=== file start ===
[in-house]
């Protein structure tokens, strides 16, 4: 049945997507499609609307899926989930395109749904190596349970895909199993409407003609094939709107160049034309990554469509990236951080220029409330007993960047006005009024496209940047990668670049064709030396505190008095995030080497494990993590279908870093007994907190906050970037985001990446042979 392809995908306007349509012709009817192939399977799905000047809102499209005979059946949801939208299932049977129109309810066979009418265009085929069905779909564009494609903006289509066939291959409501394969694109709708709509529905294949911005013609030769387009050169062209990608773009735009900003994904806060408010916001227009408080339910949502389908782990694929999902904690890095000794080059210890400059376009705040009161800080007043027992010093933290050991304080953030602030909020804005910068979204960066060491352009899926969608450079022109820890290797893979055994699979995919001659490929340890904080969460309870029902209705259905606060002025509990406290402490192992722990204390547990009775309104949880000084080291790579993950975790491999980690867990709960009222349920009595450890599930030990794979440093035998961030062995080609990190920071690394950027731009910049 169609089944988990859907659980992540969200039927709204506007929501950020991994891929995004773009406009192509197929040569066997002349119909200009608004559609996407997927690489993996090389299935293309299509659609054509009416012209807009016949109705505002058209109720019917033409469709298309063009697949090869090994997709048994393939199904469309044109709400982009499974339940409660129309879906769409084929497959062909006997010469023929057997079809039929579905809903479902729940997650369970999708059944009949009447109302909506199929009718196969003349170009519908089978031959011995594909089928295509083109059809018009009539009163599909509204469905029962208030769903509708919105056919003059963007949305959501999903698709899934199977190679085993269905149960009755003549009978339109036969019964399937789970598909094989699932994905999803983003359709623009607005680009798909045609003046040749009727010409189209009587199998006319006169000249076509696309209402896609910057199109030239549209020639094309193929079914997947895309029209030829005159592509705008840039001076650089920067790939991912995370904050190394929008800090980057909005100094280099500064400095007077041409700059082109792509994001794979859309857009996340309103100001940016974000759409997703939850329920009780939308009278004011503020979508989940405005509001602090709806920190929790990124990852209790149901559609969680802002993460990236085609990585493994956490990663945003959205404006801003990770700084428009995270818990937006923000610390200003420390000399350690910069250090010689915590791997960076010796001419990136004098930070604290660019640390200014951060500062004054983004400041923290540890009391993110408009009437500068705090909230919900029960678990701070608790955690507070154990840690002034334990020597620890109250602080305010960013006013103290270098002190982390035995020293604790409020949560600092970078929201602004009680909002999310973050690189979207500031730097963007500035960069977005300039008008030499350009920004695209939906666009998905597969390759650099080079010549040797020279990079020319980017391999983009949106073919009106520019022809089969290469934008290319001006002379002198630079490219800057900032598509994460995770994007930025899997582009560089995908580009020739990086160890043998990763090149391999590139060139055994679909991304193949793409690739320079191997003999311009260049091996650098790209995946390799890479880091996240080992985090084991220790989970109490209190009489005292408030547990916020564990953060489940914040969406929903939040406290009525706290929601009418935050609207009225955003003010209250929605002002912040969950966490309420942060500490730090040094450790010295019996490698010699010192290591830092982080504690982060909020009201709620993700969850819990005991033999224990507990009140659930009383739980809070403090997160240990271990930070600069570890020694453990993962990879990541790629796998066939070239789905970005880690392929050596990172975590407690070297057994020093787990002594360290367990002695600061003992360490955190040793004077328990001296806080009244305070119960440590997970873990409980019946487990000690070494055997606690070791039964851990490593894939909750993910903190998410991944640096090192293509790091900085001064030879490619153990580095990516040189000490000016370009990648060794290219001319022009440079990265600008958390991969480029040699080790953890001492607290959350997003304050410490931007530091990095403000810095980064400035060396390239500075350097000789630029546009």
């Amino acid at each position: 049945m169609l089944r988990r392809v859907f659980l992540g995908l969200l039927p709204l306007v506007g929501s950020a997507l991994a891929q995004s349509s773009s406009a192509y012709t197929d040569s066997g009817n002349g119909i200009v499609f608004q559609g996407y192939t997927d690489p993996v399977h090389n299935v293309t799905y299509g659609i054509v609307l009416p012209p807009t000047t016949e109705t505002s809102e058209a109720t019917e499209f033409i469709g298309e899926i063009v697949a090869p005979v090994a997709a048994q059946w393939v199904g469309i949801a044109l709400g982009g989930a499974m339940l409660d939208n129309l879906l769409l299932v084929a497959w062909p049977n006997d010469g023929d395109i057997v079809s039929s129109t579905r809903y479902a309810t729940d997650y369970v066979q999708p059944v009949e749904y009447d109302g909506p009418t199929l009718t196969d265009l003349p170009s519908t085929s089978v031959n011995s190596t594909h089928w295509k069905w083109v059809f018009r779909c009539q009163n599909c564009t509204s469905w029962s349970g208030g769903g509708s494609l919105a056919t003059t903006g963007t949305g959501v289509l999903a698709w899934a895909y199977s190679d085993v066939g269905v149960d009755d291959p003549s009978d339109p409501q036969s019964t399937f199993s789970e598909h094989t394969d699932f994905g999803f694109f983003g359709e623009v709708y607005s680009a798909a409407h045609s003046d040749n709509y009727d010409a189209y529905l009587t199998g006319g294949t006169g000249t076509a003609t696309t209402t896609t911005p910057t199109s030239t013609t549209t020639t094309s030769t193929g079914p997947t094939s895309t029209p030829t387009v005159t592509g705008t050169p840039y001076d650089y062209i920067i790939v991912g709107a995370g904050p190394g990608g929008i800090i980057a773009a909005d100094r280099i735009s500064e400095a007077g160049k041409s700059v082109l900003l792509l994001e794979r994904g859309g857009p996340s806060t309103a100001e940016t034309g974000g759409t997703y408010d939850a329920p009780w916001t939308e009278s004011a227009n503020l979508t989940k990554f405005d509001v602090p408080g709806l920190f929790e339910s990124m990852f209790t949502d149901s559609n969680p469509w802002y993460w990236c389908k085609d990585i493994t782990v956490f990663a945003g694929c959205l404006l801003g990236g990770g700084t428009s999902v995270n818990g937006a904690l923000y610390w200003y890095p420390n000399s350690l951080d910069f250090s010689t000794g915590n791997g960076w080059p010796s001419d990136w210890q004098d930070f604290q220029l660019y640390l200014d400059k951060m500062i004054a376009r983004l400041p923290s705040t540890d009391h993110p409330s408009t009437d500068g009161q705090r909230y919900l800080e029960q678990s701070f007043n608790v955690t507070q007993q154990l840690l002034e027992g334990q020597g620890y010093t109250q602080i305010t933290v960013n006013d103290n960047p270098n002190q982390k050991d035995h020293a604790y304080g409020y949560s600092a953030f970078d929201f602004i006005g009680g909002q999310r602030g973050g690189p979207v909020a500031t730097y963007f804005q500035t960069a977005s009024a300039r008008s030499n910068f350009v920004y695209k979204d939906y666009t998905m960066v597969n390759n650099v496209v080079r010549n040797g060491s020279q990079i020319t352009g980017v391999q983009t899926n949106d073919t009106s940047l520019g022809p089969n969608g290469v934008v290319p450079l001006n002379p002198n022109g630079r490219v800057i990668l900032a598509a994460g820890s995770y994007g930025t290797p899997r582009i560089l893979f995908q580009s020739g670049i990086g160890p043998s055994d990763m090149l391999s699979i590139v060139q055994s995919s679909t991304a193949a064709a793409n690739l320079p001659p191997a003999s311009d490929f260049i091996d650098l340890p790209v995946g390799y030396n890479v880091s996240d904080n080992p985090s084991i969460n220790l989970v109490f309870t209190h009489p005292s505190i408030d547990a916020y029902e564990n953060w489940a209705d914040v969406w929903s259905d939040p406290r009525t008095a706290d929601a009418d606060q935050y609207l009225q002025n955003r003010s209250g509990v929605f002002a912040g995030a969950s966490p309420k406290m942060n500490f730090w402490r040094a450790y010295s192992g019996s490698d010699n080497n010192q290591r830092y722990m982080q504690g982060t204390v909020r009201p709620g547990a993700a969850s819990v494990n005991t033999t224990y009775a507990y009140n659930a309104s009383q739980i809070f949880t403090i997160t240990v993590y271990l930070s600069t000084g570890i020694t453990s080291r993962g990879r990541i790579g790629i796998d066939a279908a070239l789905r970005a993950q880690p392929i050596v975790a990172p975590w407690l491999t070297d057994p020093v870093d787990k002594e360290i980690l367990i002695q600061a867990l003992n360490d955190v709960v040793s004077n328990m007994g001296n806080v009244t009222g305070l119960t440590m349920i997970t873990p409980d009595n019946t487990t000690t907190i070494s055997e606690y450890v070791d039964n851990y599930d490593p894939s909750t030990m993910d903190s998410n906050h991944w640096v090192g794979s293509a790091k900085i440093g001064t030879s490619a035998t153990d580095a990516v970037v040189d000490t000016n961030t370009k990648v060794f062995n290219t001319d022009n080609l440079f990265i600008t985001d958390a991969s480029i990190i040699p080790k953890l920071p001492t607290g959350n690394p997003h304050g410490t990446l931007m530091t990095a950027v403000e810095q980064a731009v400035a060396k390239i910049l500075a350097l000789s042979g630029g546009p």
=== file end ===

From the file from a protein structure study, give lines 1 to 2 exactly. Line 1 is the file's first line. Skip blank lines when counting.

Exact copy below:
[in-house]
């Protein structure tokens, strides 16, 4: 049945997507499609609307899926989930395109749904190596349970895909199993409407003609094939709107160049034309990554469509990236951080220029409330007993960047006005009024496209940047990668670049064709030396505190008095995030080497494990993590279908870093007994907190906050970037985001990446042979 392809995908306007349509012709009817192939399977799905000047809102499209005979059946949801939208299932049977129109309810066979009418265009085929069905779909564009494609903006289509066939291959409501394969694109709708709509529905294949911005013609030769387009050169062209990608773009735009900003994904806060408010916001227009408080339910949502389908782990694929999902904690890095000794080059210890400059376009705040009161800080007043027992010093933290050991304080953030602030909020804005910068979204960066060491352009899926969608450079022109820890290797893979055994699979995919001659490929340890904080969460309870029902209705259905606060002025509990406290402490192992722990204390547990009775309104949880000084080291790579993950975790491999980690867990709960009222349920009595450890599930030990794979440093035998961030062995080609990190920071690394950027731009910049 169609089944988990859907659980992540969200039927709204506007929501950020991994891929995004773009406009192509197929040569066997002349119909200009608004559609996407997927690489993996090389299935293309299509659609054509009416012209807009016949109705505002058209109720019917033409469709298309063009697949090869090994997709048994393939199904469309044109709400982009499974339940409660129309879906769409084929497959062909006997010469023929057997079809039929579905809903479902729940997650369970999708059944009949009447109302909506199929009718196969003349170009519908089978031959011995594909089928295509083109059809018009009539009163599909509204469905029962208030769903509708919105056919003059963007949305959501999903698709899934199977190679085993269905149960009755003549009978339109036969019964399937789970598909094989699932994905999803983003359709623009607005680009798909045609003046040749009727010409189209009587199998006319006169000249076509696309209402896609910057199109030239549209020639094309193929079914997947895309029209030829005159592509705008840039001076650089920067790939991912995370904050190394929008800090980057909005100094280099500064400095007077041409700059082109792509994001794979859309857009996340309103100001940016974000759409997703939850329920009780939308009278004011503020979508989940405005509001602090709806920190929790990124990852209790149901559609969680802002993460990236085609990585493994956490990663945003959205404006801003990770700084428009995270818990937006923000610390200003420390000399350690910069250090010689915590791997960076010796001419990136004098930070604290660019640390200014951060500062004054983004400041923290540890009391993110408009009437500068705090909230919900029960678990701070608790955690507070154990840690002034334990020597620890109250602080305010960013006013103290270098002190982390035995020293604790409020949560600092970078929201602004009680909002999310973050690189979207500031730097963007500035960069977005300039008008030499350009920004695209939906666009998905597969390759650099080079010549040797020279990079020319980017391999983009949106073919009106520019022809089969290469934008290319001006002379002198630079490219800057900032598509994460995770994007930025899997582009560089995908580009020739990086160890043998990763090149391999590139060139055994679909991304193949793409690739320079191997003999311009260049091996650098790209995946390799890479880091996240080992985090084991220790989970109490209190009489005292408030547990916020564990953060489940914040969406929903939040406290009525706290929601009418935050609207009225955003003010209250929605002002912040969950966490309420942060500490730090040094450790010295019996490698010699010192290591830092982080504690982060909020009201709620993700969850819990005991033999224990507990009140659930009383739980809070403090997160240990271990930070600069570890020694453990993962990879990541790629796998066939070239789905970005880690392929050596990172975590407690070297057994020093787990002594360290367990002695600061003992360490955190040793004077328990001296806080009244305070119960440590997970873990409980019946487990000690070494055997606690070791039964851990490593894939909750993910903190998410991944640096090192293509790091900085001064030879490619153990580095990516040189000490000016370009990648060794290219001319022009440079990265600008958390991969480029040699080790953890001492607290959350997003304050410490931007530091990095403000810095980064400035060396390239500075350097000789630029546009």